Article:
OBJ, IBB, Oldbreed and New ,By Mohammed Haruna

Mohd Haruna new pix 600For the second time in recent years, former military president, General Ibrahim Badamasi Babangida (IBB), has begged to differ from his “boss,” as he often likes to call General Olusegun Obasanjo (Obj), on the seemingly perennial debate about the Oldbreed political class versus the New.
Tuesday August 13, Obasanjo, the only person to have served Nigeria as its leader in khaki (1976 to 1979) and mufti (1999 to 2007), came down heavily on the latter class of politicians like a ton of bricks. As a group they were, he said in effect, worse than useless. The occasion was the Fourth Annual Ibadan Sustainable Summit at Le Chateau, Bodija, Ibadan, where he was the guest speaker. His topic was Leadership in Africa’s Quest for Sustainable Development.
As often happens on such occasions, what made the banner headlines the following day was not the paper the former president delivered. Rather it was the extempore remarks he made in response to comments and questions by discussants of the paper and from the audience. The comment by Professor Mojeed Alabi, the first of the two discussants and a former Speaker of the Osun State House of Assembly, that the country’s problems stems mainly from the refusal of the Oldbreed to “step aside” – to borrow Babangida’s now famous phrase when he not-so-voluntarily left office in August 1993 – for the Newbreed apparently got old man Obasanjo’s dander up.
The professor, he said in effect in a counterpoint, was talking so much rubbish. Many governors during his tenure were less than 50. The first speaker of the House of Representatives, Alhaji Salisu Buhari, was even much younger, he pointed out. Yet the record of these Newbreed politicians on the whole was, he said, dismal.
“We had some people who were under 50 years in leadership positions. One of them was James Ibori. Where is he today? One of them was Alamieyesiegha, where is he today? Lucky Igbinidion, where is he today? The youngest was the Speaker, Buhari. You can still recall what happened to him. You said Bola Tinubu is your master. What Buhari did was not any worse than what Bola Tinubu did. We got them impeached. But in this part of the world some people covered up the other man.”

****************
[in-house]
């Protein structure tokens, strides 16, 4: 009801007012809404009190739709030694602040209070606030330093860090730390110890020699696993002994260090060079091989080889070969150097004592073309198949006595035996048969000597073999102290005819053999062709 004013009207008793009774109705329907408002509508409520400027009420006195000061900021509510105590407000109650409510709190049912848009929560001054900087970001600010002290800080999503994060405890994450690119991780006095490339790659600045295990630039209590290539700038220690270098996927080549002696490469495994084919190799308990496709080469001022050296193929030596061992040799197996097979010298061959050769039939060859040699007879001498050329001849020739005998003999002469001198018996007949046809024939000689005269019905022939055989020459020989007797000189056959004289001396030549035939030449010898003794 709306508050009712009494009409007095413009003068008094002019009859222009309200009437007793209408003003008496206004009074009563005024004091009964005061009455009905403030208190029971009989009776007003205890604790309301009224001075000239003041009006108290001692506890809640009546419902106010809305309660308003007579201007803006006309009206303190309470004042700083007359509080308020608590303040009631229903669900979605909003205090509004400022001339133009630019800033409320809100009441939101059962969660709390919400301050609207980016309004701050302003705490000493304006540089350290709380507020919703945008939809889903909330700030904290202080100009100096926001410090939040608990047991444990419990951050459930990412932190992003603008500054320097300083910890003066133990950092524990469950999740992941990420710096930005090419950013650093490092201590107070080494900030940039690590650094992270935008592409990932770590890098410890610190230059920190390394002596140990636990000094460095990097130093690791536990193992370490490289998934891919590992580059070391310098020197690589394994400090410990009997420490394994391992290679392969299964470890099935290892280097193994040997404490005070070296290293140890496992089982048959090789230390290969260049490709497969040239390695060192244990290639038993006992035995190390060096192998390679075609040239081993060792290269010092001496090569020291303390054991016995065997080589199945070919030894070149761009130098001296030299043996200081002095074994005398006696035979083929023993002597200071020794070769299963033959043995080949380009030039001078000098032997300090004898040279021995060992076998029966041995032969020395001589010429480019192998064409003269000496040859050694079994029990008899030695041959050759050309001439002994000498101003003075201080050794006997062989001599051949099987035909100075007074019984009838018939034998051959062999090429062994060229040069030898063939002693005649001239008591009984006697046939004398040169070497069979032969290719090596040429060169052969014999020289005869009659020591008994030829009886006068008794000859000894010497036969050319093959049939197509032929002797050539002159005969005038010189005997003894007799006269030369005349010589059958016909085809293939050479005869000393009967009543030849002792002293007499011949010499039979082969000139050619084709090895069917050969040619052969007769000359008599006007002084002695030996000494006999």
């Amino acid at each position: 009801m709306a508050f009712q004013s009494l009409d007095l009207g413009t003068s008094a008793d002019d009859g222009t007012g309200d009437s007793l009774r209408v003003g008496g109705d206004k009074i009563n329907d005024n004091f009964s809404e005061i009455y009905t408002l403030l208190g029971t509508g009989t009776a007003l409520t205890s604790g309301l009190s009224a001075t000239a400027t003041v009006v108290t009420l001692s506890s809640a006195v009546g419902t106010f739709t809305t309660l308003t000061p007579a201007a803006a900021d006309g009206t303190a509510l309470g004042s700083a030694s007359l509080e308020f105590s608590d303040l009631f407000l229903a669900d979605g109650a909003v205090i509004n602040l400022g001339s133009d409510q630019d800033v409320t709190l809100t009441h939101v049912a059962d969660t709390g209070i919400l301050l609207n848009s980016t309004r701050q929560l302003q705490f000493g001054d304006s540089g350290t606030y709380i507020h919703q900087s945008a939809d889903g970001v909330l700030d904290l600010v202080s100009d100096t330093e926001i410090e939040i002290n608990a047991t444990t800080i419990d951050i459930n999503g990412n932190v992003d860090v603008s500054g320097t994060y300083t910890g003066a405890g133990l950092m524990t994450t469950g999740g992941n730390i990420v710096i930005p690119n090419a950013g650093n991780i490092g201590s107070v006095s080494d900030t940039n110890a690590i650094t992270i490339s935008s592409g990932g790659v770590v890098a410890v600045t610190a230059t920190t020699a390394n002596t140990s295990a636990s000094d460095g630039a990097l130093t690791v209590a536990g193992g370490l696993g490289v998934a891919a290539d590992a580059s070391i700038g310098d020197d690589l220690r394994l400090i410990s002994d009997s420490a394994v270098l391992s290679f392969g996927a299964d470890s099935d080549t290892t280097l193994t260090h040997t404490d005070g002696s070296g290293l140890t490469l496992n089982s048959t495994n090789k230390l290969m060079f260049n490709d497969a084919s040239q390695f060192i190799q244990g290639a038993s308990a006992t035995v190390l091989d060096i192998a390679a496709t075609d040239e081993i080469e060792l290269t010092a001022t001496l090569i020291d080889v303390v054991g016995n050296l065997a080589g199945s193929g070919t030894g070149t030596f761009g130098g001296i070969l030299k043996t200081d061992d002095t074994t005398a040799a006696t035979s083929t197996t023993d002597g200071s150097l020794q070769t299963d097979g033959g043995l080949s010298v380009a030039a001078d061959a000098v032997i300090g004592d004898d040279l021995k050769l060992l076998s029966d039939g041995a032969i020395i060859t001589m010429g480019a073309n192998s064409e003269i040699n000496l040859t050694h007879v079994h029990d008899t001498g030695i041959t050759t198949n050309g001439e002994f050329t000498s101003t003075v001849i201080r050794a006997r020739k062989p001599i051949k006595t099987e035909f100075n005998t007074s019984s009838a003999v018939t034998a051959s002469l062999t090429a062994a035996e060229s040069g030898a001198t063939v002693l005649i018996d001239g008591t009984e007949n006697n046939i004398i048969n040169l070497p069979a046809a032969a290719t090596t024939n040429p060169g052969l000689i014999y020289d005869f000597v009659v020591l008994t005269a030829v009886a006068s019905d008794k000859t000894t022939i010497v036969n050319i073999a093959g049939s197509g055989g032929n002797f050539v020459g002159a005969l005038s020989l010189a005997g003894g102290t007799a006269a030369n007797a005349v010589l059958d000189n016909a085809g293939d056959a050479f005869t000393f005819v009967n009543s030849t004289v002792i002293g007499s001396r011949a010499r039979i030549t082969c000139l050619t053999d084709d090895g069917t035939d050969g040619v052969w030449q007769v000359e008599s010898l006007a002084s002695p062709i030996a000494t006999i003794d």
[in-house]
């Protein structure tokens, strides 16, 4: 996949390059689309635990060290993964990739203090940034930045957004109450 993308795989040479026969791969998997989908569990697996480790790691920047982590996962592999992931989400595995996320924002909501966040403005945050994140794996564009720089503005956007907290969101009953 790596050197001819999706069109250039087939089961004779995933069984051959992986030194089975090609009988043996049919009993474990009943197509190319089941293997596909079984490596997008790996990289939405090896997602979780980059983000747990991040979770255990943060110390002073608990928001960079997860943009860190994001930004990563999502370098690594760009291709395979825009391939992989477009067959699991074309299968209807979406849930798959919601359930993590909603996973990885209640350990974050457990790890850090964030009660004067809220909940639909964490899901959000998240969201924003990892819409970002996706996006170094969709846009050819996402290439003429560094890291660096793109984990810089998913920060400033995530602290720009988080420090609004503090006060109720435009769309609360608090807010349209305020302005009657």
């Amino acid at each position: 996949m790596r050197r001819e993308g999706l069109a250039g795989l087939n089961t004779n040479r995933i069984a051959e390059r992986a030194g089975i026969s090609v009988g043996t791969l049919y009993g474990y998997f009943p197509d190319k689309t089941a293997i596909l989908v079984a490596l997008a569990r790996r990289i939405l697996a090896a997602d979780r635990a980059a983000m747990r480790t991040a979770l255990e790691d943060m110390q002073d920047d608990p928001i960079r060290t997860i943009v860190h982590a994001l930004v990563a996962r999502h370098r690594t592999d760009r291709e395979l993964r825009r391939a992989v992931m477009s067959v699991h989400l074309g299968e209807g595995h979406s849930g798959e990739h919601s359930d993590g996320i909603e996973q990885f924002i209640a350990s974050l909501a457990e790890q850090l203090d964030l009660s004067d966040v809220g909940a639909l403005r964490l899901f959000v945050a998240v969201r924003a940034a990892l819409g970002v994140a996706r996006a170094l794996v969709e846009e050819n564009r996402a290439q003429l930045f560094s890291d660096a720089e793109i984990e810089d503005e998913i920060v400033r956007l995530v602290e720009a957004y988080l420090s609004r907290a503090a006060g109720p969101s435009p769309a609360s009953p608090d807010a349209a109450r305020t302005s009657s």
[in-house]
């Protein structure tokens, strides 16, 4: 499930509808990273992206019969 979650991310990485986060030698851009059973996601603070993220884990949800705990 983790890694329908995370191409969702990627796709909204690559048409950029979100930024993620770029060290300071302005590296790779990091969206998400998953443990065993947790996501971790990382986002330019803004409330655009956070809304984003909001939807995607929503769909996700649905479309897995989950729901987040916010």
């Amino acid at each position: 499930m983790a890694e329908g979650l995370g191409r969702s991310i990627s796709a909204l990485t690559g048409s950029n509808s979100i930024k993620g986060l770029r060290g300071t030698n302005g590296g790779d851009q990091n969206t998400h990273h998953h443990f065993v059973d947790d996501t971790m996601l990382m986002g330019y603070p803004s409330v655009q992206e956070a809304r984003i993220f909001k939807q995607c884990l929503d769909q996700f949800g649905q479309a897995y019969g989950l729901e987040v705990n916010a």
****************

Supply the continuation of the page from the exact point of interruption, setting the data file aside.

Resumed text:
Trust the man not to leave out his deputy and eventual Nemesis, Atiku Abubakar, in his list of villainous Newbreeds; the former vice-president, he found out after studying him for a year, he said, was too corrupt for him to have groomed as his possible successor.
In short, the Newbreed, he seemed to say, should not complain anymore since they had their chance but blew it.
This was the conclusion General Babangida, not surprisingly, found somewhat disagreeable, as a well known champion of the Newbreed even though he had had cause in recent times to express his disappointment at their record of performance in power, a complain which I once loudly thought on these pages meant he has at last broken faith with them.
In a rejoinder to my article in question entitled “A Newbreed apart” (July 7, 2010), which was a tribute to Honourable Isa Kawu, a Newbreed member of the Niger State House of Assembly who had stood virtually alone as a thorn in the flesh of the state’s executive and has also stood almost alone as an example of a rare exception which proves the rule that, generally speaking, our politicians’ first commitment is to themselves and everyone else a distant second, Professor Sam Oyovbaire, my Political Science teacher at Ahmadu Bello University, Zaria, in the early seventies and much later, Babangida’s minister of Information, said his principal never lost faith in the Newbreed.
“It’s not true,” Oyovbaire said in his rejoinder, “that IBB has changed his views about the historic role and value of the ‘new breed’ segment of the political class. His well-honed critique of its disappointing performance from the Abacha era through the OBJ’s horrible legacy to date has been, as usual with the press mindset on anything IBB, badly twisted and made to hang! He believes in the potentials of the youths/new breed in the development process. Believe me on IBB’s thoughts.”
On the occasion of his 72nd birthday last Saturday, the general seized the opportunity of an encounter with the press to re-iterate his faith in the Newbreed and disagree with his “boss” over his (the boss’s) expression of lack of faith in the competence and integrity of the Newbreed in politics.